Omega Suns & Road Mirages ~ At upper right, Attila Kovács imaged a low sun above a hot road surface. The sun is miraged by the layer of heated air into a replica of an 'omega' or 'Etruscan Vase' sunset. At left Attila pictures an 'omega' miraged road sign. Lower left - A more typical omega sunset pictured over the sea from Maryland by Claudia Hinz.

Attila's images neatly demonstrate that omega sunset mirages are the result of a layer of warm air beneath cooler. For the upper right image - "The air temperature was 30°C and I measured the road surface being between 50-52°C - a difference of 20-22°C between the lower hot and the upper layer."

©Attila Kovács, shown with permission.
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The setting sun nears the horizon (or hot road!) and a second upside down sun segment rises up to meet it.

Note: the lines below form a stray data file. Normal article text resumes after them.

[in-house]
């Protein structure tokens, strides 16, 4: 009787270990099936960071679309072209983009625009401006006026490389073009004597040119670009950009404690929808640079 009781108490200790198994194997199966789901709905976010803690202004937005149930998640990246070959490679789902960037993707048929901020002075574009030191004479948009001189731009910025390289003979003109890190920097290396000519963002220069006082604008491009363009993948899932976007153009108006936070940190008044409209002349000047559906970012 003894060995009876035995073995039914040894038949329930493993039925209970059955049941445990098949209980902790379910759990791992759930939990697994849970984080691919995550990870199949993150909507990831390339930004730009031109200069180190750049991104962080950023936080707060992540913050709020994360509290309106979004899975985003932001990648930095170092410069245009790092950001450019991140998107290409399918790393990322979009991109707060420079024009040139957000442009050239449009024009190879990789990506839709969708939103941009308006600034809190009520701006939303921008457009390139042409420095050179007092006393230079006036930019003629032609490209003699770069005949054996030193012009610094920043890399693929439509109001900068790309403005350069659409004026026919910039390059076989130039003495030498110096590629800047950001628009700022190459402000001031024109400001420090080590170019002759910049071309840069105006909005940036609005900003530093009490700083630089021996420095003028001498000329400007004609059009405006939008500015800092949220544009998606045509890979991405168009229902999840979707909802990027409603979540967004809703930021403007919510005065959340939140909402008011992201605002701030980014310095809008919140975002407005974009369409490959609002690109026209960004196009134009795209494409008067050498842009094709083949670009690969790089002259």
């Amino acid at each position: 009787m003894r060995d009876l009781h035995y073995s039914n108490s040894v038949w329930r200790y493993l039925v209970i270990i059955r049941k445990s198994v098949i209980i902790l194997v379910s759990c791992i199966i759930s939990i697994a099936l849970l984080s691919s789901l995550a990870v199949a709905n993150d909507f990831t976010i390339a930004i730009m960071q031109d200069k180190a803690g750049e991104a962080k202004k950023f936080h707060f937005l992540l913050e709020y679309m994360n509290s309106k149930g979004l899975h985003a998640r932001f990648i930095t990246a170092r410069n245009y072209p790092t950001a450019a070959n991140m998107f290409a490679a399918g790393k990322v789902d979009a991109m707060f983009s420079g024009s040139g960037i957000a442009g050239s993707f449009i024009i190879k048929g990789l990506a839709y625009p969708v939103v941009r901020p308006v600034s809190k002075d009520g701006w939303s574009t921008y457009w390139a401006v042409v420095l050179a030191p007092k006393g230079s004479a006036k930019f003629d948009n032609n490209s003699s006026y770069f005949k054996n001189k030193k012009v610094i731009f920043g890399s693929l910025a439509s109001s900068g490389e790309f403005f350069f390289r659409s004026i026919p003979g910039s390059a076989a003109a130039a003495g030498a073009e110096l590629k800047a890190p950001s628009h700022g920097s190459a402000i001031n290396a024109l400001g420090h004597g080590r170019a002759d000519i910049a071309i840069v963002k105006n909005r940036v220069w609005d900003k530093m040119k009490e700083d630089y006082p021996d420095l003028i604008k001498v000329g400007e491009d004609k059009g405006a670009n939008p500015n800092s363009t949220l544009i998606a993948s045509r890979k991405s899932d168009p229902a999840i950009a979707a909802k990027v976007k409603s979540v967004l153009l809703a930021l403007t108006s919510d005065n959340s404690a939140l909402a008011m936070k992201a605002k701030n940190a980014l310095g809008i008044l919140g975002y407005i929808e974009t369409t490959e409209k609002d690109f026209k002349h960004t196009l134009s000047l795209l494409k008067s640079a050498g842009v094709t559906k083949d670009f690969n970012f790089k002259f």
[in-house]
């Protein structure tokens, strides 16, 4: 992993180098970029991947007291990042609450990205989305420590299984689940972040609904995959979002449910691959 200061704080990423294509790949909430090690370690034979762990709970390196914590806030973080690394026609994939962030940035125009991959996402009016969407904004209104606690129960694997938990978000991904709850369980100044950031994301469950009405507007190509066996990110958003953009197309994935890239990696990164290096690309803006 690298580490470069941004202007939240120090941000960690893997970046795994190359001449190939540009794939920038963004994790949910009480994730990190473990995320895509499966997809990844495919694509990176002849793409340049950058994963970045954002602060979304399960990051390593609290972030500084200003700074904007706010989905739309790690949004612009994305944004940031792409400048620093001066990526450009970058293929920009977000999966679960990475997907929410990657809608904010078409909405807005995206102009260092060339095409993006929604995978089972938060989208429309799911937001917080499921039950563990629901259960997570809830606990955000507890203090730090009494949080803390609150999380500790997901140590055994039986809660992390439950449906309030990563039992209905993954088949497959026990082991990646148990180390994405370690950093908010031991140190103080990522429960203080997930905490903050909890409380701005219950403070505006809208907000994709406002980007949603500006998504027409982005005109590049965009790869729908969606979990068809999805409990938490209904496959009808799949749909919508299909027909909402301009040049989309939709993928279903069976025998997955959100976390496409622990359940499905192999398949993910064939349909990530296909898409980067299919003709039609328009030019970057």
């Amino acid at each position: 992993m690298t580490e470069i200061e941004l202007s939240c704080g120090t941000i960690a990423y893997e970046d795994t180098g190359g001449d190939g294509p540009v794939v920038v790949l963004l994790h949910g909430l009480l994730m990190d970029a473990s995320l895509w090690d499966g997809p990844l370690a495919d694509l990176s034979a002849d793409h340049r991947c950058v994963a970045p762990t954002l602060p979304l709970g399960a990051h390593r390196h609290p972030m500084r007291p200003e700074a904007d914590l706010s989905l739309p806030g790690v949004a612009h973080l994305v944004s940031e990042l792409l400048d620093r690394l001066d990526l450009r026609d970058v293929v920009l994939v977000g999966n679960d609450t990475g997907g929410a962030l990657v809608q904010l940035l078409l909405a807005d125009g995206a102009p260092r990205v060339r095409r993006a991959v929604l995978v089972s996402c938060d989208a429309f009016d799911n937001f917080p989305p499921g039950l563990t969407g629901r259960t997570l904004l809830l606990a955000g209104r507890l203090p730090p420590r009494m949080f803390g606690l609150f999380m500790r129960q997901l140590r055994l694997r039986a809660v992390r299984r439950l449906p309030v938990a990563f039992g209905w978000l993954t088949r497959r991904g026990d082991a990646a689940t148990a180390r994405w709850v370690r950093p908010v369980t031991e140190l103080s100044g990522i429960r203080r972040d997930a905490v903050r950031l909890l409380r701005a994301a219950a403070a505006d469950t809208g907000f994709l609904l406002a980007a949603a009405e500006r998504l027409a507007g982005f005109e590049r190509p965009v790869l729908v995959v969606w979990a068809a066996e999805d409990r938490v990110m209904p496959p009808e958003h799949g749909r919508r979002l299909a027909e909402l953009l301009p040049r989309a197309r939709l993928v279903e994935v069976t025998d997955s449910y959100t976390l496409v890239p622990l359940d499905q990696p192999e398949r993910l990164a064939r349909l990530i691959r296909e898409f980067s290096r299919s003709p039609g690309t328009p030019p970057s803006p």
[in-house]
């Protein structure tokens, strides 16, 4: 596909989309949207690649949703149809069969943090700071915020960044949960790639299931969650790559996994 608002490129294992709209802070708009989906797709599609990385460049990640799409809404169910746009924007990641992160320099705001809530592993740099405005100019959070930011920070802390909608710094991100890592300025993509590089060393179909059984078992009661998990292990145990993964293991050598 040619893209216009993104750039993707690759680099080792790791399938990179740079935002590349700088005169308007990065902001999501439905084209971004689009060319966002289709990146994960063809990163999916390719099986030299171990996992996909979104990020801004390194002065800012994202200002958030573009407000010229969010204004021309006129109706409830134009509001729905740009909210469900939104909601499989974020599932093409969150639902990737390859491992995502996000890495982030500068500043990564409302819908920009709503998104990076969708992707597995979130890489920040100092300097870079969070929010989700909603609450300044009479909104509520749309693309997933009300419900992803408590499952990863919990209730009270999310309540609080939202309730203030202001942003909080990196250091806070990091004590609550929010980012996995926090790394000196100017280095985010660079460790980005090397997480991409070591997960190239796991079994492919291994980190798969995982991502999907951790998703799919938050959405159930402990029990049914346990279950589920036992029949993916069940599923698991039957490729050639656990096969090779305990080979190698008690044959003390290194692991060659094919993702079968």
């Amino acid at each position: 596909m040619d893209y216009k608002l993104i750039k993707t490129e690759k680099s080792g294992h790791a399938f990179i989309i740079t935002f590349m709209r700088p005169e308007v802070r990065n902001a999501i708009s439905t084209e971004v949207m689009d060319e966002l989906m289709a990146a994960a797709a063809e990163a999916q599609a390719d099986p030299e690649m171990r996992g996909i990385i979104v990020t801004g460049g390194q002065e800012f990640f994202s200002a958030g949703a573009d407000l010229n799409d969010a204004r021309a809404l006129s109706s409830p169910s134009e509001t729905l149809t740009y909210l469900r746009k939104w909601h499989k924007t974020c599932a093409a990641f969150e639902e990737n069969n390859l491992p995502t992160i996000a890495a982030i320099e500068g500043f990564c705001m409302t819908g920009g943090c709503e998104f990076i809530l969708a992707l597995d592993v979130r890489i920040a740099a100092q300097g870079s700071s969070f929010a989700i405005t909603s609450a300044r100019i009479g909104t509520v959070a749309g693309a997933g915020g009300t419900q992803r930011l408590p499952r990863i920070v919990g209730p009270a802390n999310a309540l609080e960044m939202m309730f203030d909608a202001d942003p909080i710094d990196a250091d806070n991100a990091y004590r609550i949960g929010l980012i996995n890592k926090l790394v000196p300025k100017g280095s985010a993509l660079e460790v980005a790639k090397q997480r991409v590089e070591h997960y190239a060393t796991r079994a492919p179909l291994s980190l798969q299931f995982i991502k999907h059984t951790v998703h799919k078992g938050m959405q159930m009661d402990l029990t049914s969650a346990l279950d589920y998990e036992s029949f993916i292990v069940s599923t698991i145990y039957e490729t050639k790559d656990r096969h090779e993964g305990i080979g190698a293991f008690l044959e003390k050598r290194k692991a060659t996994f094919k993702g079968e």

Rays from sun (or a nearby object) have to cross before reaching the eye if they are to form an inverted image.

At right a hot air layer close to the ground is causing a mirage. Ray 'a' leaving the arrow top passes through upper cool air with hardly any deflection. Ray 'c' from the same point is strongly deflected and reaches the eye after being refracted by the density gradients at the cool/hot air junction. To the easily deceived eye the upward going ray appears to come from an object beneath the ground.

The two rays, 'b' and 'c', cross and form a mirror image.

But usually mirages are as through a distorting mirror. Notice how the hot road mirage image of the sun is highly flattened.

In a later OPOD we shall see why there is vertical flattening and stretching, why inverted images always adjoin erect ones and more...

Terrestrial and astronomical inferior mirages: The essence - ray crossing remains the same. However, we have to imagine that the sun at infinity. Rays from its upper and lower limb strike the temperature gradients inclined 0.5° differently